Even at a young age, Noah Strycker was known as one of the world’s foremost birders. He may also be his generation’s most prominent writer on the subject of our feathered and winged companions. Strycker’s first book documents life among the penguins in Antarctica. His second, The Thing With Feathers, recounts the lives and behaviors of birds. But for his third and most recent book he attempted something gargantuan — the world record for most birds seen in a year anywhere on Earth. In 2015, he traveled to every continent (including Rainforest Trust project sites in Colombia, Ecuador, Kenya, Thailand and Malaysia!), with almost no rest days, on a constant quest to see the world’s bird species. He shaped those exploits into a narrative on the lessons and mishaps of the most elaborate ornithological journey of all time.
For: Bird lovers, bird appreciators, the bird-curious, and anyone who dreams of a long, exhausting road trip.
Last Chance to See by Douglas Adams and Mark Carwardine
Maybe this book should also be called “The Hitchhiker’s Guide to Endangered Species.” Here, The Hitchhiker’s Guide to the Galaxy author Douglas Adams brings his trademark wit and pith to a personal journey with zoologist Mark Carwardine to see some of the last individuals of different endangered species around the world. Despite being first published almost 30 years ago, many of the stories feel as if they could have happened yesterday. But, while some have rebounded, some of the species they visit have since disappeared forever. This charming fish-out-of-water tale is also definitely one of the funniest books ever written about conservation. Adams is a perfect stand-in for any reader, expert or not — he captures the genuine magic of seeing wildlife and expounds upon us the need to conserve all we can.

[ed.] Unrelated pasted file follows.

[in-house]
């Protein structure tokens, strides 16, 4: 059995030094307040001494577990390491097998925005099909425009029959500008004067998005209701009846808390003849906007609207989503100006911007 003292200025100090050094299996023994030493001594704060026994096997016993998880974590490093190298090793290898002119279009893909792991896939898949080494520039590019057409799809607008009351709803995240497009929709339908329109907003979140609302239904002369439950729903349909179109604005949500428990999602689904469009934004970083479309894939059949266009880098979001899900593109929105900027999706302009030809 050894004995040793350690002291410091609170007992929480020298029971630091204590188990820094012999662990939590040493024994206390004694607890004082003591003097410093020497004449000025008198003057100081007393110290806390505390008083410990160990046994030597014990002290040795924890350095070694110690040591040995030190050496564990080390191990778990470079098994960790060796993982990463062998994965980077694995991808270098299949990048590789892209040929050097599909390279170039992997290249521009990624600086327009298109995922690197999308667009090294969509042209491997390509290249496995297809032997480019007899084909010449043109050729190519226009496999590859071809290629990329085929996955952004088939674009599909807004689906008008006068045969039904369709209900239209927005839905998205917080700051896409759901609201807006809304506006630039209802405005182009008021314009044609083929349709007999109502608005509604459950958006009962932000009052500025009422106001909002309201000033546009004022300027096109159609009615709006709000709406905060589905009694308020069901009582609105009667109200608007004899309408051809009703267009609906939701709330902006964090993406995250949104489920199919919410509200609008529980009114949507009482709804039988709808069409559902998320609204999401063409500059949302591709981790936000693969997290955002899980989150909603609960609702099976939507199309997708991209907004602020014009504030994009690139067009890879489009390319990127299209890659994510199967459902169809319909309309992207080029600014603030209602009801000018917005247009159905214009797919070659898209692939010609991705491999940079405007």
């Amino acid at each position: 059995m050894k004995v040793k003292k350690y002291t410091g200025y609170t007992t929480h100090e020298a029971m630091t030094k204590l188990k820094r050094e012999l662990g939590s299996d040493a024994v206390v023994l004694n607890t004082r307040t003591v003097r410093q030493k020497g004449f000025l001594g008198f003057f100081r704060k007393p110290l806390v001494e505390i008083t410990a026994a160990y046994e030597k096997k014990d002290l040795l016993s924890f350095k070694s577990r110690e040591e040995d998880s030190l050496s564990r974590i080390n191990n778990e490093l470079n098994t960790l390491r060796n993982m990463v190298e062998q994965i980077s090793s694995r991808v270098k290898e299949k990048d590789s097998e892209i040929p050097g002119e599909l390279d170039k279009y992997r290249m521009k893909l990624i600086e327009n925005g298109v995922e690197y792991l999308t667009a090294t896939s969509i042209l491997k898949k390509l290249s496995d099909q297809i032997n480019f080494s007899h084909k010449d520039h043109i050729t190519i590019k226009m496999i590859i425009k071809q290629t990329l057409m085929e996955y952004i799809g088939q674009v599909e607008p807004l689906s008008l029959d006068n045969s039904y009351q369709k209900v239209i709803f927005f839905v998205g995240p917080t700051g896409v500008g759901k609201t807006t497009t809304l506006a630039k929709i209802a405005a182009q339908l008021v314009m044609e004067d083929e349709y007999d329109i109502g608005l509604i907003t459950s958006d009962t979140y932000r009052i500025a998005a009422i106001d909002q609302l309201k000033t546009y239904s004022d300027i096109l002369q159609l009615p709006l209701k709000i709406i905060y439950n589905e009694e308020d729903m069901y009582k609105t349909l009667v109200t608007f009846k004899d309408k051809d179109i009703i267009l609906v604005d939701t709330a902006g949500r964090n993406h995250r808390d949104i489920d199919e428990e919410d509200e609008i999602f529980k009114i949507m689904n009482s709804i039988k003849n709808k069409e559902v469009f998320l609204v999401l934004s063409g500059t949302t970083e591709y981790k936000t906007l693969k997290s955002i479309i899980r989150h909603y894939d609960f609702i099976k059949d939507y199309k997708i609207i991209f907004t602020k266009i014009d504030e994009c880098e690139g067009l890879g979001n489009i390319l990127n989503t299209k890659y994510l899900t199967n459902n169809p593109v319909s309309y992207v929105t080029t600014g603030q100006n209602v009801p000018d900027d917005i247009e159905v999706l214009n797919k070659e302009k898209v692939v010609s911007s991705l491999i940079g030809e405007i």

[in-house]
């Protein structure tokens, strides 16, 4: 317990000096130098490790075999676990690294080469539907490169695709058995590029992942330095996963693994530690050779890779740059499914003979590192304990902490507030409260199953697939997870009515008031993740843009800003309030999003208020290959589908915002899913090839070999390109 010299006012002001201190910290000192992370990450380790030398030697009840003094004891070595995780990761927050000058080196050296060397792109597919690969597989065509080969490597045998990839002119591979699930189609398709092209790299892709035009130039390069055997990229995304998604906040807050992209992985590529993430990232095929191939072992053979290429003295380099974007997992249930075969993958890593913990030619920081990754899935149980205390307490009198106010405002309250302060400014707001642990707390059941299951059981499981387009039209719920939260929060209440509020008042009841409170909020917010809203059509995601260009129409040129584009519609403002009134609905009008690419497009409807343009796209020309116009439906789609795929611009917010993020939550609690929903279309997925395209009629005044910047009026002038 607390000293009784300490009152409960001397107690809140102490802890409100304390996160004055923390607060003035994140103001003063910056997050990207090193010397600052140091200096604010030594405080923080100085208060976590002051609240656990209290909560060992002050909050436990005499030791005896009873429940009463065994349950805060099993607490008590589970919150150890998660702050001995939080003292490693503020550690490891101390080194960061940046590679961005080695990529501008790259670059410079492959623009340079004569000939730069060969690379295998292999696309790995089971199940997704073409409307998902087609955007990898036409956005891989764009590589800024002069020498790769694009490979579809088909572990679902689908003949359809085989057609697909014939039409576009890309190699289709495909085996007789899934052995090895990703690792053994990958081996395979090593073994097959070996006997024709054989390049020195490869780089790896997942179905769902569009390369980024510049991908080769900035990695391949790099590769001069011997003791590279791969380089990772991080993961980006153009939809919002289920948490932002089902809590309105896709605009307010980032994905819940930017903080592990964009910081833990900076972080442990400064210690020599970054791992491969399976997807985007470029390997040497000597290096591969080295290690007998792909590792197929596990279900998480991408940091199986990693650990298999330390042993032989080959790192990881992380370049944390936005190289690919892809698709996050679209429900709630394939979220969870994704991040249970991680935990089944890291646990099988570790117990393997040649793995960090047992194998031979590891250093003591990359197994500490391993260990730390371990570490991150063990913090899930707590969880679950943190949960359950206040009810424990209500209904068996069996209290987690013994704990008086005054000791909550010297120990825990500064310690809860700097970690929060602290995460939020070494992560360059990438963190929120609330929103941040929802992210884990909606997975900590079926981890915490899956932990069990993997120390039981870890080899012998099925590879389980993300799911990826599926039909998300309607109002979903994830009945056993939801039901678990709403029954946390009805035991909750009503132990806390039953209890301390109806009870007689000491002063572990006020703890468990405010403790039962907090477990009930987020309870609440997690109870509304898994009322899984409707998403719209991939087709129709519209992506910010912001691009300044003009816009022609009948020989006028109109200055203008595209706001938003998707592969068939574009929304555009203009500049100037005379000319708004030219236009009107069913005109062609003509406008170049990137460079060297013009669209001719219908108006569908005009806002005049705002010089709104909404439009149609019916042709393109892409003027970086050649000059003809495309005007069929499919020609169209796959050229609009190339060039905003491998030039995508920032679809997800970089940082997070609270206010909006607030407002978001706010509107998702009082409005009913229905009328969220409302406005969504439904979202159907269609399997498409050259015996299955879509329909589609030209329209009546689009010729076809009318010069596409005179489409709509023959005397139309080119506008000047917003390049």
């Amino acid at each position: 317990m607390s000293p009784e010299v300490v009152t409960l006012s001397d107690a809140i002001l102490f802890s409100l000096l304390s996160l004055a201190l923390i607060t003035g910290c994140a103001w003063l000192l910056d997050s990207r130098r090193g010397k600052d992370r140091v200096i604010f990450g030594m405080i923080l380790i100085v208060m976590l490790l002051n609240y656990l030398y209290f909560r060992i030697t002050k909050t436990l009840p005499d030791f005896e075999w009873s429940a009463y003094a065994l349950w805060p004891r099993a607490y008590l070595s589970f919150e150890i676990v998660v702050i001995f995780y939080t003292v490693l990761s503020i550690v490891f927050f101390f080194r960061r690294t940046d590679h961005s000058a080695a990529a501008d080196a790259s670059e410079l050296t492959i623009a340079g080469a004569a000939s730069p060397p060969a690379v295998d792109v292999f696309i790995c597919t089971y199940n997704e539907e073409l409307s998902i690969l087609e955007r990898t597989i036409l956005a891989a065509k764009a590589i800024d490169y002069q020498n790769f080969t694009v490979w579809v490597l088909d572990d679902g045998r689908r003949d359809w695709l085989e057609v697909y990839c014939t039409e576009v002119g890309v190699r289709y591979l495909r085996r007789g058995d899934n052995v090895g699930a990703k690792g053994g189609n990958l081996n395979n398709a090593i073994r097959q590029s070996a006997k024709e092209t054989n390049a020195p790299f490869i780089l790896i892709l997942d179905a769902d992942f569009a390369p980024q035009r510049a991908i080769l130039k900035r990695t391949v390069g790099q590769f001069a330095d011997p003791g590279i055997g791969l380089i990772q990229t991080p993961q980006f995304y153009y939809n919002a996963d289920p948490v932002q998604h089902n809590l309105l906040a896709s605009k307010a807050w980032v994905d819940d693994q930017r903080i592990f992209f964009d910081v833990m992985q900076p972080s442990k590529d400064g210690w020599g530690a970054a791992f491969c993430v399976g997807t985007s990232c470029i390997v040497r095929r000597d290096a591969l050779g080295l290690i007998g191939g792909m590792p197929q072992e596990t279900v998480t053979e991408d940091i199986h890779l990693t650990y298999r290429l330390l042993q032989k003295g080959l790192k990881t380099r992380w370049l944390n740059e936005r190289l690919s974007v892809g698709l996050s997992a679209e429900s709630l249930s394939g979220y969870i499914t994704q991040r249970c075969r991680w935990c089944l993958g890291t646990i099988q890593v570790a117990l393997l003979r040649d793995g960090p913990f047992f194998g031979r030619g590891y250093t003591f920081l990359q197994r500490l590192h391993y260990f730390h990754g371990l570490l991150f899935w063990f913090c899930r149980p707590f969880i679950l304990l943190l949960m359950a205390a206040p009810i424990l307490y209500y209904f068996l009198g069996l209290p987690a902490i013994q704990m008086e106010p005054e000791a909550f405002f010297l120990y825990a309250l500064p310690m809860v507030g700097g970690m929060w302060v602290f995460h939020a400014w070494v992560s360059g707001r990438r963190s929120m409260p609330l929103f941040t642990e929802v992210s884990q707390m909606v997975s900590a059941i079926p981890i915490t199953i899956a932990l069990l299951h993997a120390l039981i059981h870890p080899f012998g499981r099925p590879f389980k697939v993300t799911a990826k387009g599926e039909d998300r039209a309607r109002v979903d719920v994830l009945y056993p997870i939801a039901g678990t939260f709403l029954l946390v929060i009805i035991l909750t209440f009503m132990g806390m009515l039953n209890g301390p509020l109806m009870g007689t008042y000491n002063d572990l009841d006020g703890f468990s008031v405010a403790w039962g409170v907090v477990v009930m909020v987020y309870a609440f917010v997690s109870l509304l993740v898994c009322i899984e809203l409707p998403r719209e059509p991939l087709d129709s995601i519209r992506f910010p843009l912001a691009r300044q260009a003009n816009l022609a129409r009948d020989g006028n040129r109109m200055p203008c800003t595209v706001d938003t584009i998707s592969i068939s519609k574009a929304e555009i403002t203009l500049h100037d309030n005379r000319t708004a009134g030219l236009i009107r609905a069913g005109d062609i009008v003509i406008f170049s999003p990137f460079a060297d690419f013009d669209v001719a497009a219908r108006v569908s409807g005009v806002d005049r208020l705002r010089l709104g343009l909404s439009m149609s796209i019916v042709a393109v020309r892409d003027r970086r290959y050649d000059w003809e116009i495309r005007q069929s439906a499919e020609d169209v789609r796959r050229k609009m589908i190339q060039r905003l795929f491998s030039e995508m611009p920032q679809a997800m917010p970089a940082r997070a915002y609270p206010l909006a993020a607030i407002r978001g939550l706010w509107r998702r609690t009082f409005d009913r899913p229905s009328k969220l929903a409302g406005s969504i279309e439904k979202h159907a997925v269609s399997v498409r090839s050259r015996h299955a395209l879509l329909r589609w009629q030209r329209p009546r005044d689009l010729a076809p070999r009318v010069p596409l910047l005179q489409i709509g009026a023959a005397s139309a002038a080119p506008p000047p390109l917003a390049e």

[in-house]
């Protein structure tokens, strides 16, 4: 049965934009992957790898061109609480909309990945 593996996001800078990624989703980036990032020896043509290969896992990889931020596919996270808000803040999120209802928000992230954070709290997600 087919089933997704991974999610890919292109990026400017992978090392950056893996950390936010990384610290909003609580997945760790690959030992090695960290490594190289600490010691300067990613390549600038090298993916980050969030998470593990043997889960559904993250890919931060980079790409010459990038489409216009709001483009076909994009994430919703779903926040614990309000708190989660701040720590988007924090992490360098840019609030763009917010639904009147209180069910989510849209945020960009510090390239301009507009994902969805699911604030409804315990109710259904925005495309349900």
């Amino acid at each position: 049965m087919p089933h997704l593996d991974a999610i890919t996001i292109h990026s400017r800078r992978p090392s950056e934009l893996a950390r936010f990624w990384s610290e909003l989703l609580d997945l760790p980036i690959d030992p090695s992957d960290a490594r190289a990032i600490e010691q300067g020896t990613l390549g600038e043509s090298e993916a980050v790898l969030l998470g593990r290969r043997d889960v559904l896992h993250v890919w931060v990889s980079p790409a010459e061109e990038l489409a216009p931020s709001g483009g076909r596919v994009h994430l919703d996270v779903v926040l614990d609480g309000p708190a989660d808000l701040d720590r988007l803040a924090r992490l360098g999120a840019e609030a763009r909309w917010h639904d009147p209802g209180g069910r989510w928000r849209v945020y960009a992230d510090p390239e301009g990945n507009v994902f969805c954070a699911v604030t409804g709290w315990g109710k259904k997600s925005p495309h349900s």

For: Those who want a good laugh and anyone who wants to read about, but never actually go on, a backcountry field trip to some of the world’s most isolated places.
Wild Ones by Jon Mooallem